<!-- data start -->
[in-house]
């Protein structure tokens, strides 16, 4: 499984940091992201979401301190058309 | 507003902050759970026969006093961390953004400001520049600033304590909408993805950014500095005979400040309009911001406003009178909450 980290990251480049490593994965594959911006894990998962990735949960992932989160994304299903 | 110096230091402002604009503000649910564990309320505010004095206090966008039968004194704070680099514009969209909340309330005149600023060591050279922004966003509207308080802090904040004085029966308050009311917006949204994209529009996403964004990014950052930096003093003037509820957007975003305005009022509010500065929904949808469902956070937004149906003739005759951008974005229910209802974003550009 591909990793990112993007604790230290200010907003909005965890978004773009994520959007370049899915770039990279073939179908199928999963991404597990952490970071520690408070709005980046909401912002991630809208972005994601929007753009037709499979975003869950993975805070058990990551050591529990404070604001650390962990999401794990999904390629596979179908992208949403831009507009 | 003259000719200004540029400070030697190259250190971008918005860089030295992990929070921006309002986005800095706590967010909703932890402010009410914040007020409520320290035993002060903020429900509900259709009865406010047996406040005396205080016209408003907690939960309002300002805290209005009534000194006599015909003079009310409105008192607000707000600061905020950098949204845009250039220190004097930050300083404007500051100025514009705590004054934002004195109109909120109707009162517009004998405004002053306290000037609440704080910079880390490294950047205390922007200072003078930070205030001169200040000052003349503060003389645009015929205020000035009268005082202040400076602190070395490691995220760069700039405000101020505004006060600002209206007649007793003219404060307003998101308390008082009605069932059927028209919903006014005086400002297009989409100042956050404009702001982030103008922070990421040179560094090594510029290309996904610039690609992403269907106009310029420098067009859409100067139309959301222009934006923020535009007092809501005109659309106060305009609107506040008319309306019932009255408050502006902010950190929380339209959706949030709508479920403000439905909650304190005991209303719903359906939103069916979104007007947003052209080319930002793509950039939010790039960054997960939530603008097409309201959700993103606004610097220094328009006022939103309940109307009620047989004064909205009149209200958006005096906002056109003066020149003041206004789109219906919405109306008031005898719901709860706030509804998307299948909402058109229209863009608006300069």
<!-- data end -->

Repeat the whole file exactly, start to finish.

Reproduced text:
[in-house]
């Protein structure tokens, strides 16, 4: 499984940091992201979401301190058309 | 507003902050759970026969006093961390953004400001520049600033304590909408993805950014500095005979400040309009911001406003009178909450 980290990251480049490593994965594959911006894990998962990735949960992932989160994304299903 | 110096230091402002604009503000649910564990309320505010004095206090966008039968004194704070680099514009969209909340309330005149600023060591050279922004966003509207308080802090904040004085029966308050009311917006949204994209529009996403964004990014950052930096003093003037509820957007975003305005009022509010500065929904949808469902956070937004149906003739005759951008974005229910209802974003550009 591909990793990112993007604790230290200010907003909005965890978004773009994520959007370049899915770039990279073939179908199928999963991404597990952490970071520690408070709005980046909401912002991630809208972005994601929007753009037709499979975003869950993975805070058990990551050591529990404070604001650390962990999401794990999904390629596979179908992208949403831009507009 | 003259000719200004540029400070030697190259250190971008918005860089030295992990929070921006309002986005800095706590967010909703932890402010009410914040007020409520320290035993002060903020429900509900259709009865406010047996406040005396205080016209408003907690939960309002300002805290209005009534000194006599015909003079009310409105008192607000707000600061905020950098949204845009250039220190004097930050300083404007500051100025514009705590004054934002004195109109909120109707009162517009004998405004002053306290000037609440704080910079880390490294950047205390922007200072003078930070205030001169200040000052003349503060003389645009015929205020000035009268005082202040400076602190070395490691995220760069700039405000101020505004006060600002209206007649007793003219404060307003998101308390008082009605069932059927028209919903006014005086400002297009989409100042956050404009702001982030103008922070990421040179560094090594510029290309996904610039690609992403269907106009310029420098067009859409100067139309959301222009934006923020535009007092809501005109659309106060305009609107506040008319309306019932009255408050502006902010950190929380339209959706949030709508479920403000439905909650304190005991209303719903359906939103069916979104007007947003052209080319930002793509950039939010790039960054997960939530603008097409309201959700993103606004610097220094328009006022939103309940109307009620047989004064909205009149209200958006005096906002056109003066020149003041206004789109219906919405109306008031005898719901709860706030509804998307299948909402058109229209863009608006300069």